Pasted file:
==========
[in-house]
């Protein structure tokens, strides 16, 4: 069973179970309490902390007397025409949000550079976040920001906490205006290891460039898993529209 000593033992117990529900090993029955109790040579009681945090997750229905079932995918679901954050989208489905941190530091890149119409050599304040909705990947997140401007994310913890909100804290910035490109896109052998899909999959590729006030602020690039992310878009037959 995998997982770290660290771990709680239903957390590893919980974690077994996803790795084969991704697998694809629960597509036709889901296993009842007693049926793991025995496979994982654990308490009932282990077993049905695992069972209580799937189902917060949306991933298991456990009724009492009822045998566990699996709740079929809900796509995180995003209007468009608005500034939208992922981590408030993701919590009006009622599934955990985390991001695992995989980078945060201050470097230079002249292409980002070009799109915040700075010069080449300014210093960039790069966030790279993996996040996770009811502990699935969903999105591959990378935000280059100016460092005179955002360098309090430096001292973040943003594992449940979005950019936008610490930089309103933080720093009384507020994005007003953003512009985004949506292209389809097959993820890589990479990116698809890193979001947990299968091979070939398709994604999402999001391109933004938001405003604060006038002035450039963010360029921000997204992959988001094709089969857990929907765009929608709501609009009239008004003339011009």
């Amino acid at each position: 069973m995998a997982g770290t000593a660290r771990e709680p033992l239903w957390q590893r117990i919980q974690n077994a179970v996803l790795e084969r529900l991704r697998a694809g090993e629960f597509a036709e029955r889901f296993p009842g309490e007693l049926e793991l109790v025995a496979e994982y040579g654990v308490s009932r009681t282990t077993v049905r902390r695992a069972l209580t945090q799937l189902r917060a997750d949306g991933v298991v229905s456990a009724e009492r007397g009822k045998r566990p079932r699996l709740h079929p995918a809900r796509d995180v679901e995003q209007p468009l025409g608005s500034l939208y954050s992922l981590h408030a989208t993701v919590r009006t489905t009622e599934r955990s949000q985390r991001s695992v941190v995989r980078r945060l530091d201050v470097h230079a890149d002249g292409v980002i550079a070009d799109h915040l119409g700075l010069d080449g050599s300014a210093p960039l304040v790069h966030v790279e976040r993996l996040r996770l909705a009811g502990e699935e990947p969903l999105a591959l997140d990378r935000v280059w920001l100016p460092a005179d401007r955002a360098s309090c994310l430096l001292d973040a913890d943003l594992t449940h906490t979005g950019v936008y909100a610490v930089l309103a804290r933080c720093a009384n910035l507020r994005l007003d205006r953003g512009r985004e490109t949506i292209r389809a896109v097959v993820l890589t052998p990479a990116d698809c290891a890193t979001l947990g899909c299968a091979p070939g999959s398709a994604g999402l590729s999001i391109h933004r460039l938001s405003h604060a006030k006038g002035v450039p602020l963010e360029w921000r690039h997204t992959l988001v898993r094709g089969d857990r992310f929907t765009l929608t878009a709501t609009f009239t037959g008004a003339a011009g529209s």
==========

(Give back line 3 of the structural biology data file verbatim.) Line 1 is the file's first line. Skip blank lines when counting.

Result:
């Amino acid at each position: 069973m995998a997982g770290t000593a660290r771990e709680p033992l239903w957390q590893r117990i919980q974690n077994a179970v996803l790795e084969r529900l991704r697998a694809g090993e629960f597509a036709e029955r889901f296993p009842g309490e007693l049926e793991l109790v025995a496979e994982y040579g654990v308490s009932r009681t282990t077993v049905r902390r695992a069972l209580t945090q799937l189902r917060a997750d949306g991933v298991v229905s456990a009724e009492r007397g009822k045998r566990p079932r699996l709740h079929p995918a809900r796509d995180v679901e995003q209007p468009l025409g608005s500034l939208y954050s992922l981590h408030a989208t993701v919590r009006t489905t009622e599934r955990s949000q985390r991001s695992v941190v995989r980078r945060l530091d201050v470097h230079a890149d002249g292409v980002i550079a070009d799109h915040l119409g700075l010069d080449g050599s300014a210093p960039l304040v790069h966030v790279e976040r993996l996040r996770l909705a009811g502990e699935e990947p969903l999105a591959l997140d990378r935000v280059w920001l100016p460092a005179d401007r955002a360098s309090c994310l430096l001292d973040a913890d943003l594992t449940h906490t979005g950019v936008y909100a610490v930089l309103a804290r933080c720093a009384n910035l507020r994005l007003d205006r953003g512009r985004e490109t949506i292209r389809a896109v097959v993820l890589t052998p990479a990116d698809c290891a890193t979001l947990g899909c299968a091979p070939g999959s398709a994604g999402l590729s999001i391109h933004r460039l938001s405003h604060a006030k006038g002035v450039p602020l963010e360029w921000r690039h997204t992959l988001v898993r094709g089969d857990r992310f929907t765009l929608t878009a709501t609009f009239t037959g008004a003339a011009g529209s």